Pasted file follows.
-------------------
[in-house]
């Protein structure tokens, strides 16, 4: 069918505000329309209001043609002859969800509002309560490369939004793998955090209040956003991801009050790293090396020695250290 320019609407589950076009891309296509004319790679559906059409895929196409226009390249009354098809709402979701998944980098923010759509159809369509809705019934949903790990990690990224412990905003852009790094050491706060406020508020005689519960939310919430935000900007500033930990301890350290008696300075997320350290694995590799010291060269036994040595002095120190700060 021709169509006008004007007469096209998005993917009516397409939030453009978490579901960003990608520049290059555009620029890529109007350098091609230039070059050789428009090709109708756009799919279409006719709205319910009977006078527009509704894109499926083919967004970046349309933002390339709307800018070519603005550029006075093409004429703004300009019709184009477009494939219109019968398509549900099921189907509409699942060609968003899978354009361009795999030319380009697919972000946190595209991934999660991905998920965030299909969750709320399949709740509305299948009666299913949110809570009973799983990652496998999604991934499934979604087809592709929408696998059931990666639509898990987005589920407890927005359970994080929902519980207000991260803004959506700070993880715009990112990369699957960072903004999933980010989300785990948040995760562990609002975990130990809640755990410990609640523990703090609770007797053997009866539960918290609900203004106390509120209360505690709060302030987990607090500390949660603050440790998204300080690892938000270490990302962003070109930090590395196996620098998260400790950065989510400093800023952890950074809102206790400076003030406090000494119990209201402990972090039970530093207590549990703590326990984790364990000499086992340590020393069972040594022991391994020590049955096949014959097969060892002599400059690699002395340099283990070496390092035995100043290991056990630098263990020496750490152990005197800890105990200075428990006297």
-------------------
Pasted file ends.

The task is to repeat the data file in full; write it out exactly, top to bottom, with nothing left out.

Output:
[in-house]
């Protein structure tokens, strides 16, 4: 069918505000329309209001043609002859969800509002309560490369939004793998955090209040956003991801009050790293090396020695250290 320019609407589950076009891309296509004319790679559906059409895929196409226009390249009354098809709402979701998944980098923010759509159809369509809705019934949903790990990690990224412990905003852009790094050491706060406020508020005689519960939310919430935000900007500033930990301890350290008696300075997320350290694995590799010291060269036994040595002095120190700060 021709169509006008004007007469096209998005993917009516397409939030453009978490579901960003990608520049290059555009620029890529109007350098091609230039070059050789428009090709109708756009799919279409006719709205319910009977006078527009509704894109499926083919967004970046349309933002390339709307800018070519603005550029006075093409004429703004300009019709184009477009494939219109019968398509549900099921189907509409699942060609968003899978354009361009795999030319380009697919972000946190595209991934999660991905998920965030299909969750709320399949709740509305299948009666299913949110809570009973799983990652496998999604991934499934979604087809592709929408696998059931990666639509898990987005589920407890927005359970994080929902519980207000991260803004959506700070993880715009990112990369699957960072903004999933980010989300785990948040995760562990609002975990130990809640755990410990609640523990703090609770007797053997009866539960918290609900203004106390509120209360505690709060302030987990607090500390949660603050440790998204300080690892938000270490990302962003070109930090590395196996620098998260400790950065989510400093800023952890950074809102206790400076003030406090000494119990209201402990972090039970530093207590549990703590326990984790364990000499086992340590020393069972040594022991391994020590049955096949014959097969060892002599400059690699002395340099283990070496390092035995100043290991056990630098263990020496750490152990005197800890105990200075428990006297």